Habitat restoration

In 1996 I became involved in a project to restore an area of arable farmland back to a wetland, known as Kingfisher Bridge. In some areas ponds and scrapes were excavated to provide permanent and semi-permanent water, reedbeds and wet meadows. Planting of wetland species such as reed, rush, sedge, willow and many other plants was undertaken.

12 years later the site is now well and truly established as an important wetland habitat.

The open water is home to herons and egrets, terns and gulls, and a variety of wildfowl and waders.

and the reedbeds are home to Bitterns, Bearded Tits, Water Voles and many species of insects.

Personally I would prefer to see existing natural habitats better protected and respected, but this project and others like it have proved that habitats can be restored and recreated.

To learn more visit the website Kingfisher Bridge.

Roasting crane

I came up with this idea when we had several pots cooking over the fire and insufficient room to spit roast two partridges.

Firstly you require a forked, green branch

Trim the branch to produce the two parts of the crane as below

Do not completely remove side branches as these will go inside the carcass and prevent it spining around on the stick.

Push the straight stick vertically in the ground and tie a piece of cord at the top. Rest the forked end of the other stick horizontally against the upright and tie one end of the cord around it and the other end around the fork as below.

You can even roast two birds at once.

The benefit of this system is that you can adjust cooking by swinging the crane closer to the heat or further away, turning the birds as necessary until the juices run clear.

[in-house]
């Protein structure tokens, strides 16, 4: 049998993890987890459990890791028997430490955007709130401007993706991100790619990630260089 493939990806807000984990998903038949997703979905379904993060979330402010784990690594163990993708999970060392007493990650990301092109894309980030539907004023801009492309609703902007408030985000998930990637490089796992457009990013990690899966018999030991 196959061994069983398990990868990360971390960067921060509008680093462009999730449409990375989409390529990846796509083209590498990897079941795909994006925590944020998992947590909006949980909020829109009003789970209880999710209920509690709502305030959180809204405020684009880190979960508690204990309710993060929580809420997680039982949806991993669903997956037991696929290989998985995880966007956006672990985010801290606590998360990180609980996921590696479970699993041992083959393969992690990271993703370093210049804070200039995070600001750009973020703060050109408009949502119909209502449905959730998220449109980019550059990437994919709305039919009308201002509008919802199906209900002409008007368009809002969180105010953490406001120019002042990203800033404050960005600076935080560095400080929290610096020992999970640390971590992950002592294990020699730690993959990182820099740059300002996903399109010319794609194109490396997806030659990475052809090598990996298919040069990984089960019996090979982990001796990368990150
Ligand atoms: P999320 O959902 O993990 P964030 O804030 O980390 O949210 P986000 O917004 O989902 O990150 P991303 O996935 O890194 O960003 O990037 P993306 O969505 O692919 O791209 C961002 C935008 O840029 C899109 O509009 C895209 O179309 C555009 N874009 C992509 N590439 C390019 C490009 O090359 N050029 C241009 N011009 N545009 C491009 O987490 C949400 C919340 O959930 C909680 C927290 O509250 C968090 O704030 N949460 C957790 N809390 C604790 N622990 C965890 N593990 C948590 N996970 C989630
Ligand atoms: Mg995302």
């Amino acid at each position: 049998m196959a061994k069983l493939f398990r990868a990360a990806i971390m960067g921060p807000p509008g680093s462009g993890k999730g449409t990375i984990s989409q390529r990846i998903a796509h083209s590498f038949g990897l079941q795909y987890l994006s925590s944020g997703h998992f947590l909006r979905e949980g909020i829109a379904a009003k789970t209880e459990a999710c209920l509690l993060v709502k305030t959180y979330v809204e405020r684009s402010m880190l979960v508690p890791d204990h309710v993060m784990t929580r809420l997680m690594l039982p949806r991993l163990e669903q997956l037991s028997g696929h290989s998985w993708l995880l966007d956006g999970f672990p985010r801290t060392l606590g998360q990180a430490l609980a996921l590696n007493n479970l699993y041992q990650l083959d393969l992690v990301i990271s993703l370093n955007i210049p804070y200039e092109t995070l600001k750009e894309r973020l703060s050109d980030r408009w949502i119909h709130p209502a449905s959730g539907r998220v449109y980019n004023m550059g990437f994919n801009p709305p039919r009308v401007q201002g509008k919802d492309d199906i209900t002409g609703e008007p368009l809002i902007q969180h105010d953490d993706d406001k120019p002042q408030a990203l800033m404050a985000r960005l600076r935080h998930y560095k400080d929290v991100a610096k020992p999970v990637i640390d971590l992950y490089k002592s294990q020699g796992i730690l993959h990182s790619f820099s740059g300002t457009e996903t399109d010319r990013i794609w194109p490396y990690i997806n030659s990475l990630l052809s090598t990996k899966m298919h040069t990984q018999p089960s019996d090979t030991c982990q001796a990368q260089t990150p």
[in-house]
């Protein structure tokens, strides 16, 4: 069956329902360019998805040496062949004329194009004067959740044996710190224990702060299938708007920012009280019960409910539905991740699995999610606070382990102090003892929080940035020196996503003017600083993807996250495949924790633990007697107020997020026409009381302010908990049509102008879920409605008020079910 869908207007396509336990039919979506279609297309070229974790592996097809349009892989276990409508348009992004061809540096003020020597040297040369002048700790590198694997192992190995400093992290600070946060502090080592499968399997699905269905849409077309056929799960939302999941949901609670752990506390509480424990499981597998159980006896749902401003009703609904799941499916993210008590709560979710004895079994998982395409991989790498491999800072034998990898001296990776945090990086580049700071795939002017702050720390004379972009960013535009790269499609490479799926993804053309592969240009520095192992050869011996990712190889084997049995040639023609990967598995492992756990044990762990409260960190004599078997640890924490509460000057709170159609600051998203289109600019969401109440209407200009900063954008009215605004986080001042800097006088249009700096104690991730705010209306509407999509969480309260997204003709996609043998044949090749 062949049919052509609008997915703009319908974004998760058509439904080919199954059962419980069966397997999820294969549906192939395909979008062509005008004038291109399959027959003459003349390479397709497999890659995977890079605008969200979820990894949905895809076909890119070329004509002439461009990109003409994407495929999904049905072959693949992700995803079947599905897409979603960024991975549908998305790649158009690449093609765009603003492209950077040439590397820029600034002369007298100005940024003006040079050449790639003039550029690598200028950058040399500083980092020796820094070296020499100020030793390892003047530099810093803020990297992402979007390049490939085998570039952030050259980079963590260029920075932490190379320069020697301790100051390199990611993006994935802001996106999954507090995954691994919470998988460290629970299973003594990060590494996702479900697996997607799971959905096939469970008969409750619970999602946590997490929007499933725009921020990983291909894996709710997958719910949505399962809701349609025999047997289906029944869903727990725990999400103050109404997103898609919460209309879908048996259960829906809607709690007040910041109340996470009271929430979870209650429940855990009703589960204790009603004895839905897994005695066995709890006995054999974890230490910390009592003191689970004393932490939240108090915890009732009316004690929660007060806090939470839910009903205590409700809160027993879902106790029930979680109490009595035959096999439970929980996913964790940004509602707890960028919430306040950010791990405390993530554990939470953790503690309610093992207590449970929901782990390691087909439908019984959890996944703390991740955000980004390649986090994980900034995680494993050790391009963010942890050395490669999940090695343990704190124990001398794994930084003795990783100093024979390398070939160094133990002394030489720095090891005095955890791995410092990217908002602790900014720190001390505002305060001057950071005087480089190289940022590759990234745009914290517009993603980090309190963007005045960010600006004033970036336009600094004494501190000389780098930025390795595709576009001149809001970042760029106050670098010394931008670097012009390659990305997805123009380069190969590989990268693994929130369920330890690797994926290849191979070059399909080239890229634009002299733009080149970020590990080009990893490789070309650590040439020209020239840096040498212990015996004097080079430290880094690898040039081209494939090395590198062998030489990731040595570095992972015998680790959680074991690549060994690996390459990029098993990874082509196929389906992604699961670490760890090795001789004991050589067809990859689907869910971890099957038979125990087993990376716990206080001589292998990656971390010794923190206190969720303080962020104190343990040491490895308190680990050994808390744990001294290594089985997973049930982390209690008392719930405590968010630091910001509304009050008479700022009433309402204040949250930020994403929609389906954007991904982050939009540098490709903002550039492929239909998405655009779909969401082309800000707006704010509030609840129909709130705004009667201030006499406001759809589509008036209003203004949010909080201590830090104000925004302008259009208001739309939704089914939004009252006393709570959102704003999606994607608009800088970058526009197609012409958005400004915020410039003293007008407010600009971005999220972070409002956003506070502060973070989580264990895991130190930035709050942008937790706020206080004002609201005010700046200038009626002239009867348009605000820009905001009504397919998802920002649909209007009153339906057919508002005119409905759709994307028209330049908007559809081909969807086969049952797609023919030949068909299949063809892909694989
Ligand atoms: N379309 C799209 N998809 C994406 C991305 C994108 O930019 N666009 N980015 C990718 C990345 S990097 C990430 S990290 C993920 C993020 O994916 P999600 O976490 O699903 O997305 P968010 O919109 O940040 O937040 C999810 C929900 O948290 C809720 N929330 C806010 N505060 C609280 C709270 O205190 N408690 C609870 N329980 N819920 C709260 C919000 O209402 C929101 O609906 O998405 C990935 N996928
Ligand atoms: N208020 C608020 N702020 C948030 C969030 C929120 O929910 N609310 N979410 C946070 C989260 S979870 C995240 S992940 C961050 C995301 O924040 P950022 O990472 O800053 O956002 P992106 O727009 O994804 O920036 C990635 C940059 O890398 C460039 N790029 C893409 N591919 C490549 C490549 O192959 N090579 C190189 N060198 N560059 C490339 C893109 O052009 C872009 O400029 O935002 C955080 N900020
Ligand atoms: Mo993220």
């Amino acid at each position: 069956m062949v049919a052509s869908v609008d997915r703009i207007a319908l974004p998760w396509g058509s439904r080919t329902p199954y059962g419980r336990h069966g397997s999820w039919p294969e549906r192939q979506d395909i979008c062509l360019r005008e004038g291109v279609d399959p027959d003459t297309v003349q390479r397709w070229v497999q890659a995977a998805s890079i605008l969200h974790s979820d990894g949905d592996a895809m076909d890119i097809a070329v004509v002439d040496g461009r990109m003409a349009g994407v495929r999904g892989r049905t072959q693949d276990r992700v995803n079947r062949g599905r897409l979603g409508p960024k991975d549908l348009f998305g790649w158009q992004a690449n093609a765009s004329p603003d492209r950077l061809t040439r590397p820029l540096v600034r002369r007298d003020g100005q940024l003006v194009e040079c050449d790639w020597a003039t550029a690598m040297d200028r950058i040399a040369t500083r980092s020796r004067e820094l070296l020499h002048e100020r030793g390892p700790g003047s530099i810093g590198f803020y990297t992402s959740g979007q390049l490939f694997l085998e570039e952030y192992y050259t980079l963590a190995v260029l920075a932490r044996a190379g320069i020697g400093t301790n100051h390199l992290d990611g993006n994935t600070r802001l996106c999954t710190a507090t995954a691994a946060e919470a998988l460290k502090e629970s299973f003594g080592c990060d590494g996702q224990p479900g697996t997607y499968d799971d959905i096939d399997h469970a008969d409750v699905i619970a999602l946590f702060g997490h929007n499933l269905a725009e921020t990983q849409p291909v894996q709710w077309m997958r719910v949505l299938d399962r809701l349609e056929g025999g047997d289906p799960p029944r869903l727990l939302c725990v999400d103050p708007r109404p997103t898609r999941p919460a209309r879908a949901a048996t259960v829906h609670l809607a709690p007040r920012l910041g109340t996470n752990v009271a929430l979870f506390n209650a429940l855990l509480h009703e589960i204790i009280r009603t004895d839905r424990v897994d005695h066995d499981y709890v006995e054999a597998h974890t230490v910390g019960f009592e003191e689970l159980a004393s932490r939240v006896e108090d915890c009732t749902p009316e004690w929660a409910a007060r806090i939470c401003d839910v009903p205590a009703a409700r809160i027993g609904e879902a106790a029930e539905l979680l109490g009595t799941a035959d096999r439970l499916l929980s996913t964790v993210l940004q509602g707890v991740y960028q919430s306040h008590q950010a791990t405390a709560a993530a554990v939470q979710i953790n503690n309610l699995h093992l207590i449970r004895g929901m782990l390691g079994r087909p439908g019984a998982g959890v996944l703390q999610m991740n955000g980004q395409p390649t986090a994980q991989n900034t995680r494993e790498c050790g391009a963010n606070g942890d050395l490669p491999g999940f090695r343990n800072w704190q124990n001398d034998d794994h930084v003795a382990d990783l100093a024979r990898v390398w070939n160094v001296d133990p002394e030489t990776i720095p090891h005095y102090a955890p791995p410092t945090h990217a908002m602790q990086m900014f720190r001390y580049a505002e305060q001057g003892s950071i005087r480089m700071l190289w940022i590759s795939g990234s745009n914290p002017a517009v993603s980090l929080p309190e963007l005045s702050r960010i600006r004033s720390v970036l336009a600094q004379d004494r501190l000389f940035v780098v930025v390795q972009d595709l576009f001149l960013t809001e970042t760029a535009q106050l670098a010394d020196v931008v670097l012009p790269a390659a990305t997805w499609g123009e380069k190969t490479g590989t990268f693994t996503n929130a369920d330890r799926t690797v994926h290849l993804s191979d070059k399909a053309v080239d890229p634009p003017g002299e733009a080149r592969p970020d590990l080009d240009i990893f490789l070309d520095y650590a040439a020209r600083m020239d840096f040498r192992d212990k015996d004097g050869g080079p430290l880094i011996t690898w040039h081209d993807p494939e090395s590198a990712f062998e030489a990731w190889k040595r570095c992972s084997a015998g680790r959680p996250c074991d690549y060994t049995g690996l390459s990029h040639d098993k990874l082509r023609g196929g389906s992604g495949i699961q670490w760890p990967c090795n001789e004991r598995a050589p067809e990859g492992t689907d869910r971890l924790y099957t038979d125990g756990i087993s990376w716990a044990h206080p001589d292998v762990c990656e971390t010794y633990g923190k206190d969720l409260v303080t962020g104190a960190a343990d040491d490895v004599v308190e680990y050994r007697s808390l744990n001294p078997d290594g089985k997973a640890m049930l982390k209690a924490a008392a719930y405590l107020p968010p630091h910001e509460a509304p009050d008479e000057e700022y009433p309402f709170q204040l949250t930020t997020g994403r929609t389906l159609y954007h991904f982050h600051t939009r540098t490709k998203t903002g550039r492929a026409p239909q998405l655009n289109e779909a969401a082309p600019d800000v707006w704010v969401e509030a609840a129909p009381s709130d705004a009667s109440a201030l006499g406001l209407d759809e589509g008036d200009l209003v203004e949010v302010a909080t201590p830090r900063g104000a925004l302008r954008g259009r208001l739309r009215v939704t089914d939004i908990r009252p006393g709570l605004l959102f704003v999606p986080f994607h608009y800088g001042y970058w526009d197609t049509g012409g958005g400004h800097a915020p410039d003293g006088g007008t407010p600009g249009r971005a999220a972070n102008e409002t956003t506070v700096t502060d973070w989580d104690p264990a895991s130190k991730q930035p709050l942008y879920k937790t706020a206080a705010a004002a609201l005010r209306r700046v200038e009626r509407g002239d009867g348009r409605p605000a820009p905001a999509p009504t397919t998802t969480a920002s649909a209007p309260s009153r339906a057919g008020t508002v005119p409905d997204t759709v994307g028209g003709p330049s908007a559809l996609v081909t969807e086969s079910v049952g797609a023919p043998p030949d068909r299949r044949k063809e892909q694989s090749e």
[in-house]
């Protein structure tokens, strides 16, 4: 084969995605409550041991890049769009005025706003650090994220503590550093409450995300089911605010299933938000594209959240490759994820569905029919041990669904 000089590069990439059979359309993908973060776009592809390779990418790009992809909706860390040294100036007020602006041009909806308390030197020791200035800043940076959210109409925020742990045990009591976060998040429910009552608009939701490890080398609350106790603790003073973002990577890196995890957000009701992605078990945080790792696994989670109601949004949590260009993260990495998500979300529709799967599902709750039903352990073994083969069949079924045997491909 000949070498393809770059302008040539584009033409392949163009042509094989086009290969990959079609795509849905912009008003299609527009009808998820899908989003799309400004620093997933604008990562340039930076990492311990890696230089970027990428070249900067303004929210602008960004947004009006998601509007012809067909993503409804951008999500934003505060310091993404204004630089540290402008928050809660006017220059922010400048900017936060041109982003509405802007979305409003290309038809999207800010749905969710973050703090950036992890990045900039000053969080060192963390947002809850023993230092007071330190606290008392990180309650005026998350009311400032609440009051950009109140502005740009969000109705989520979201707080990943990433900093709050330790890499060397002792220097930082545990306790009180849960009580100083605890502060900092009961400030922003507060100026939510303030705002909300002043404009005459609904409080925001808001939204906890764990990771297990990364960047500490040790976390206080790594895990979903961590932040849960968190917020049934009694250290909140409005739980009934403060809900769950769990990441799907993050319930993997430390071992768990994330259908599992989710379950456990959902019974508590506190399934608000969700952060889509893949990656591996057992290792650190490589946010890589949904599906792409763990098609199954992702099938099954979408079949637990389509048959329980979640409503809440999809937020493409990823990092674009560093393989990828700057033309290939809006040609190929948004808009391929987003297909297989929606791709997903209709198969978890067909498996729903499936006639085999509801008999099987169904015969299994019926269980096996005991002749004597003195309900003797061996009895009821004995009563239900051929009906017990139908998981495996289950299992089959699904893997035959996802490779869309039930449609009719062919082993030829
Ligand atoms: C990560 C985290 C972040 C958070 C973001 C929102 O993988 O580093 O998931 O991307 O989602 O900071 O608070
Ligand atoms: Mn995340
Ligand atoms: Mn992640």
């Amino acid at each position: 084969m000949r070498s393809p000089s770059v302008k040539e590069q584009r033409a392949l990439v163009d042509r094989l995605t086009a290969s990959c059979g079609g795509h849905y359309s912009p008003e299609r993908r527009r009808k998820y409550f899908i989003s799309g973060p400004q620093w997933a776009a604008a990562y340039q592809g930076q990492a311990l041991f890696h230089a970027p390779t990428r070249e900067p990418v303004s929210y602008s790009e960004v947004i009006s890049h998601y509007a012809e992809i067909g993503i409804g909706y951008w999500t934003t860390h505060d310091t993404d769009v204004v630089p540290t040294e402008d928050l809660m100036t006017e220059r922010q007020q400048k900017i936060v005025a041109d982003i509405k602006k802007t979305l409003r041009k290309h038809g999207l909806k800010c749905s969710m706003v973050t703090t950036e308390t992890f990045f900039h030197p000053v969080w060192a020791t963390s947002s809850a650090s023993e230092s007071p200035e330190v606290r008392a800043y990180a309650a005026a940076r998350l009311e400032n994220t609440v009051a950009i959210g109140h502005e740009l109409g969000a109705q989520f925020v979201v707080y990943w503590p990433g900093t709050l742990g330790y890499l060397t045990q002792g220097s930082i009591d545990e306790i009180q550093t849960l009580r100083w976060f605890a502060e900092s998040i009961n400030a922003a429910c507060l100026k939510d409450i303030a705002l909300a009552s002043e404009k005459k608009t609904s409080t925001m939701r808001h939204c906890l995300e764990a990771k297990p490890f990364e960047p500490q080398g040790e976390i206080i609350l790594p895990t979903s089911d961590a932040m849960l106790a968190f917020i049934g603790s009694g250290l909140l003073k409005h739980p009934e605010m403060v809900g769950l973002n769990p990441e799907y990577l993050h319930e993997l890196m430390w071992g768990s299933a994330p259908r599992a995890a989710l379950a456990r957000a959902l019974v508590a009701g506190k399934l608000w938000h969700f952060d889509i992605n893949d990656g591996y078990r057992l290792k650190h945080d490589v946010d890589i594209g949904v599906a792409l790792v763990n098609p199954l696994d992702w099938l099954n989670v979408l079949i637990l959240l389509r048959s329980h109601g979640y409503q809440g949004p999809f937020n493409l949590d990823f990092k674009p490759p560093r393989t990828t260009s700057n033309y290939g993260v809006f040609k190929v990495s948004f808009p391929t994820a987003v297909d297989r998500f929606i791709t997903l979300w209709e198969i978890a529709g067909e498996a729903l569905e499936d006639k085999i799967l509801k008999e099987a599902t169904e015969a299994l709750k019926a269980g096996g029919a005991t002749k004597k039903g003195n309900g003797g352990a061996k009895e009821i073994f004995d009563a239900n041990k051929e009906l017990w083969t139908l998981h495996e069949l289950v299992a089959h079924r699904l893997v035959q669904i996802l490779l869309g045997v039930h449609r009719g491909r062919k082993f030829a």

Checking fences and paths – 19th November

After strong winds we have to check all livestock fencing and paths on the reserves to ensure no fallen trees have damaged or blocked them.

As I was walking along checking sheep fencing I noticed a movement from the corner of my eye. I looked around to see a Common Darter Dragonfly (Sympetrum striolatum) landing on a fence post.

The latest date I had recorded one of these previously was the 14th November and with the cold weather we had had recently I was surprised to find one on the 19th.

This particular site also has a lot of Horse Hoof Fungus AKA False Tinder Fungus (Fomes fomentarius) growing on Birches.

To obtain amadou I find it best to collect young specimens like those on the right of the picture as they are almost all amadou, with almost no spore tubes and the outer layer is much easier to remove.

This specimen was interesting as at sometime a small Birch twig had broken away from the tree and had then been engulfed by the fungus.

If however you have a specimen with a lot of spore tube do not discard it as this too once dried will take a spark if the surface is roughed up with a knife.

To find out what I do with the amadou layer take a look here http://fenlaners.blogspot.com/2008/08/false-tinder-fungus-amadou.html

Back to Danemead Part 3

It was a reasonably nice night so I decided to sleep outside, rather than in Stuarts tipi. I can’t remember the last time I used my hammock, so I set it up and then used my black sleeping bag bag and bivvy bag from my modular sleep system together with a 3/4 length mat inside. If I do not carry a mat with me but have my Swanndri hooded bushshirt as insulation in the bottom of my hammock and it works very well. After a very comfortable nights sleep I was awoken at about 7am by Stuart reviving the fire and getting the kettle on.

Once the kettle was on Stuart started to prepare breakfast, so I decided I should get up and give him a hand.